Starburst Oracle connector#
The Starburst Oracle connector is an extended version of the Oracle connector, the initial configuration and usage is identical.
The following improvements are included:
The connector supports all of the SQL statements listed in the Oracle connector documentation
The connector includes a number of performance improvements, detailed in the following sections.
The connector is able to read data from Oracle using multiple parallel connections for tables partitioned as described in the Oracle partitioning documentation.
Determines the parallelism method. Possible values are:
Maximum number of parallel connections for a table scan
This feature is available for free, and does not require a valid license.
The statistics are collected by Oracle and retrieved by the connector.
To collect statistics for a table, add the following statement to your Oracle database:
EXECUTE DBMS_STATS.GATHER_TABLE_STATS('USER_NAME', 'TABLE_NAME');
See Oracle’s documentation for additional options and instructions on invoking a procedure when you’re not using SQL*Plus.
Cost-based join pushdown#
The connector supports cost-based Join pushdown to make intelligent decisions about whether to push down a join operation to the data source.
When cost-based join pushdown is enabled, the connector only pushes down join operations if the available Table statistics suggest that doing so improves performance. Note that if no table statistics are available, join operation pushdown does not occur to avoid a potential decrease in query performance.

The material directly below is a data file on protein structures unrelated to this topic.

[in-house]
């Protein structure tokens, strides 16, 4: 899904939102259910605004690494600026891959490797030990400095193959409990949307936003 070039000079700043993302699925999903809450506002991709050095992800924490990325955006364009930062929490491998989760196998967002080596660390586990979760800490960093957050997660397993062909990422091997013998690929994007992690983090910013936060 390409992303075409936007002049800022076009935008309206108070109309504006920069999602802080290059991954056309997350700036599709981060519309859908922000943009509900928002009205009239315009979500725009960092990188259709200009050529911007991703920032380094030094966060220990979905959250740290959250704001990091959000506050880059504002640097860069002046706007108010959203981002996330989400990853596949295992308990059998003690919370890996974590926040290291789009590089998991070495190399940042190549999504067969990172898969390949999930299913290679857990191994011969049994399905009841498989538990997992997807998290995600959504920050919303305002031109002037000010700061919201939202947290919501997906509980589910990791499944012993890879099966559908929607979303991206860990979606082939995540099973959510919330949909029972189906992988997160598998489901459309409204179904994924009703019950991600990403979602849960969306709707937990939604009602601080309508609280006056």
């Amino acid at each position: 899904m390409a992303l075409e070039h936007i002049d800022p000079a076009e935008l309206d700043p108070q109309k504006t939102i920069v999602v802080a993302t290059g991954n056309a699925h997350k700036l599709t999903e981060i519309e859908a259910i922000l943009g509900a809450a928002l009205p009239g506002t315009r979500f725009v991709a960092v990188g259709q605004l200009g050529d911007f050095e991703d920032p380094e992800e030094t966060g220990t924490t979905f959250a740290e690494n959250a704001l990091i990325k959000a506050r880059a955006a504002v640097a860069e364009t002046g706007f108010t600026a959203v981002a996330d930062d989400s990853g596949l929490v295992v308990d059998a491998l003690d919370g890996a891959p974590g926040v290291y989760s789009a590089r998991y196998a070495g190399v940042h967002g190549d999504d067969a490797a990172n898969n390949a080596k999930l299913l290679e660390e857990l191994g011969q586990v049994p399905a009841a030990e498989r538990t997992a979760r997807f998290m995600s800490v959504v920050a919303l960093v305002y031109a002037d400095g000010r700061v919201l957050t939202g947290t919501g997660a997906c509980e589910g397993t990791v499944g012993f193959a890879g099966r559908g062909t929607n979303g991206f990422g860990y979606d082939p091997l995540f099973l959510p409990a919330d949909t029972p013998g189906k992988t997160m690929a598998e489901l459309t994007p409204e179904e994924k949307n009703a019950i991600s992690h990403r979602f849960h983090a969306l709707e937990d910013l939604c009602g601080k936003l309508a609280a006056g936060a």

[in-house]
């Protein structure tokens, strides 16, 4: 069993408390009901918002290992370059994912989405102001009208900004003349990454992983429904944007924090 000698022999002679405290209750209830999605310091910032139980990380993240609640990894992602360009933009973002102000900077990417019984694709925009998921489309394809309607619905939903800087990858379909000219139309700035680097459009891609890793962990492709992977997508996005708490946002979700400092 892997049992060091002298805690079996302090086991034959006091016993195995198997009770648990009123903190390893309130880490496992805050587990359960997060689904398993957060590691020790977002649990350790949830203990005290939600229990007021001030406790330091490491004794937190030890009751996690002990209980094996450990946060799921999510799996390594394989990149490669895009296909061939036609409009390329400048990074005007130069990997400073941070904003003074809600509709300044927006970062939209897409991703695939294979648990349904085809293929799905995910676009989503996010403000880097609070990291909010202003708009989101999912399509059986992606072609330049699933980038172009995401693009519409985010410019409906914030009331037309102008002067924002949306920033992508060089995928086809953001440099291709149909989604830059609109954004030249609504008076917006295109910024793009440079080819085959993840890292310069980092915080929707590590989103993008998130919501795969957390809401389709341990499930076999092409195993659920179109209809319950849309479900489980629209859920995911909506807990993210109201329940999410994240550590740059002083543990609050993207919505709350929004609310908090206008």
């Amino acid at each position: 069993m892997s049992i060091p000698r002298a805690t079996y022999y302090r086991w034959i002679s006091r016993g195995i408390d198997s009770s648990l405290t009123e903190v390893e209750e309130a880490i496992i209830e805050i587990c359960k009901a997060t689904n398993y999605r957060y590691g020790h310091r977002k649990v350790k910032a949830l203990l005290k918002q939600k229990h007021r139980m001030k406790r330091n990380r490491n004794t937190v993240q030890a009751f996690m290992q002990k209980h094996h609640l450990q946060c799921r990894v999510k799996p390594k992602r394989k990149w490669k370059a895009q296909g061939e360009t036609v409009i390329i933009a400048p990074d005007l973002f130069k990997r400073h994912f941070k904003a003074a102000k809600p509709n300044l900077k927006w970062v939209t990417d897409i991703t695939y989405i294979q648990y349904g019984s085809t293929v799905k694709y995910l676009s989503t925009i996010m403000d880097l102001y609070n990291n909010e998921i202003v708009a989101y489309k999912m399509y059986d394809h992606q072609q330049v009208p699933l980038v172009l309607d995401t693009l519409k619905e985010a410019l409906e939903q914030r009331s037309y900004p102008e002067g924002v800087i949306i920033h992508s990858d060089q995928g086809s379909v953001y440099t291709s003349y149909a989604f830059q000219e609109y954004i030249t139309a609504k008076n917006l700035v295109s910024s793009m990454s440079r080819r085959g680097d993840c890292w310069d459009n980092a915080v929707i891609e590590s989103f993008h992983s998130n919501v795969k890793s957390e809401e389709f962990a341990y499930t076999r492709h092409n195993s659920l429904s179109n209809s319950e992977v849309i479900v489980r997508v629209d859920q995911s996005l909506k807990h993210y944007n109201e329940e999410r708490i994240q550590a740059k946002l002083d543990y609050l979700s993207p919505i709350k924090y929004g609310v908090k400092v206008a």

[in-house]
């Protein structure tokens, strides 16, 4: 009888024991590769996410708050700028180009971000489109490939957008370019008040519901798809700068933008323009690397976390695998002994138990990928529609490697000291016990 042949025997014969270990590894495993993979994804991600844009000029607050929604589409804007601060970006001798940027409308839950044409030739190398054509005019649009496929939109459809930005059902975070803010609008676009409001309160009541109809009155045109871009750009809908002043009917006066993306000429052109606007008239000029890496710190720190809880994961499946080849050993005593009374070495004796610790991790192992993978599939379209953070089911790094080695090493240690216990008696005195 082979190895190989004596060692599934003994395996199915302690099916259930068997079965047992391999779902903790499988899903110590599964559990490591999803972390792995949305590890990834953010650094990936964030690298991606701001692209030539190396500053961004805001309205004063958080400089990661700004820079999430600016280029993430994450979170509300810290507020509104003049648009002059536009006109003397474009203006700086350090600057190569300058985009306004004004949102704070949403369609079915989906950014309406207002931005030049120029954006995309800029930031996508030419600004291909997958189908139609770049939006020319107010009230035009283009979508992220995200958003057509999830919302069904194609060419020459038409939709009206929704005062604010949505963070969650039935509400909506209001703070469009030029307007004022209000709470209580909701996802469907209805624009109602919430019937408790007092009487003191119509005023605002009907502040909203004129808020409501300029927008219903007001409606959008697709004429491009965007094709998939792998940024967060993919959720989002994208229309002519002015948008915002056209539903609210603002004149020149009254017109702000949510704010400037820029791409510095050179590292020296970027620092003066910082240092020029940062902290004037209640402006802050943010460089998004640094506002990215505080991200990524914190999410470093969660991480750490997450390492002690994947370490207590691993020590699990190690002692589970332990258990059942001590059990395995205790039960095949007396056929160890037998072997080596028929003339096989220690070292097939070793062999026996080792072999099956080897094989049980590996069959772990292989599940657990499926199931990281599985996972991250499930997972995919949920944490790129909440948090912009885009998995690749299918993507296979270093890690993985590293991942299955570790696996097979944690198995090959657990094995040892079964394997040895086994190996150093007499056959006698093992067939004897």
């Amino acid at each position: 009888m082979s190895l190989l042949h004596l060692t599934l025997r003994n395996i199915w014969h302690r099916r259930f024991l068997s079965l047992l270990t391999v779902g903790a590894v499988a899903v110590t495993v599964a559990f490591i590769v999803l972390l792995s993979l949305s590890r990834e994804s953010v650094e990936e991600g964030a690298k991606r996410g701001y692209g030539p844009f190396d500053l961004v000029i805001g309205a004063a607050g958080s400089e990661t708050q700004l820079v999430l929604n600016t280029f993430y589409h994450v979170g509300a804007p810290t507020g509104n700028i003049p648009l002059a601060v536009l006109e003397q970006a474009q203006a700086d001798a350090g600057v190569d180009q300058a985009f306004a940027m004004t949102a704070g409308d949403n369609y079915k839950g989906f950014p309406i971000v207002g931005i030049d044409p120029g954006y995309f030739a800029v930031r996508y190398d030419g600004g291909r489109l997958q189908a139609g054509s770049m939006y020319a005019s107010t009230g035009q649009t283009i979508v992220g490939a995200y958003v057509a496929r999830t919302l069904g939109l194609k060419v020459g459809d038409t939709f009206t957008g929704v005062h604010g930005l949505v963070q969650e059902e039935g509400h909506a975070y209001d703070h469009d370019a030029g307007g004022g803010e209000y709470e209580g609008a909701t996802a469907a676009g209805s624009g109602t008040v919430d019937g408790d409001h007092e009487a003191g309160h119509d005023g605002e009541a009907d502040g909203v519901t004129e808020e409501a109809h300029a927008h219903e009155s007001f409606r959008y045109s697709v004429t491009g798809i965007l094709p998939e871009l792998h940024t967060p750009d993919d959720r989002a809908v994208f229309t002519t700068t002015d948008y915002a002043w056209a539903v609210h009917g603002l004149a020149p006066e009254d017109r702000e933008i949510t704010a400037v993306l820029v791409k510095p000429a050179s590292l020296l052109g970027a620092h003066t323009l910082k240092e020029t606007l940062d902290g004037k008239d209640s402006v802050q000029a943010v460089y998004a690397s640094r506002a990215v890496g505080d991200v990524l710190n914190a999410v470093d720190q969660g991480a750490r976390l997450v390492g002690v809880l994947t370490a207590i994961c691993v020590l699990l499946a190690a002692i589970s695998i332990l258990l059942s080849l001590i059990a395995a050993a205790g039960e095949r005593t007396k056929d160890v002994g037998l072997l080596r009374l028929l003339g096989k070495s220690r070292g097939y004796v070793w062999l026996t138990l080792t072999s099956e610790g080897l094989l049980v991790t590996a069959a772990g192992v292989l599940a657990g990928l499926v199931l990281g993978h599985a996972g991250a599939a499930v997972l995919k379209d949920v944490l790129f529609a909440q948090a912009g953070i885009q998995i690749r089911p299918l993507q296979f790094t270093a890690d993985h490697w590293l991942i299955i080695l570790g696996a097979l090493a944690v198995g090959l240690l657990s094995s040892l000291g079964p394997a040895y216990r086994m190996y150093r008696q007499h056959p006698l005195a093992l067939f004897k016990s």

The following table describes catalog configuration properties for join pushdown:
Strategy used to evaluate whether join operations are pushed down. Set to
Dynamic filtering is enabled by default. It causes the connector to wait for dynamic filtering to complete before starting a JDBC query.
You can disable dynamic filtering by setting the
property in your catalog configuration file to
By default, table scans on the connector are delayed up to 20 seconds until dynamic filters are collected from the build side of joins. Using a large timeout can potentially result in more detailed dynamic filters. However, it can also increase latency for some queries.
You can configure the
dynamic-filtering.wait-timeout property in your
catalog properties file:
You can use the
dynamic_filtering_wait_timeout catalog session
property in a specific session:
SET SESSION example.dynamic_filtering_wait_timeout = 1s;
The maximum size of dynamic filter predicate, that is pushed down to the
connector during table scan for a column, is configured using the
domain-compaction-threshold property in the catalog
You can use the
SET SESSION domain_compaction_threshold = 10;
domain-compaction-threshold is set to
When the dynamic predicate for a column exceeds this threshold, it is compacted
into a single range predicate.
For example, if the dynamic filter collected for a date column
dt on the
fact table selects more than 32 days, the filtering condition is simplified from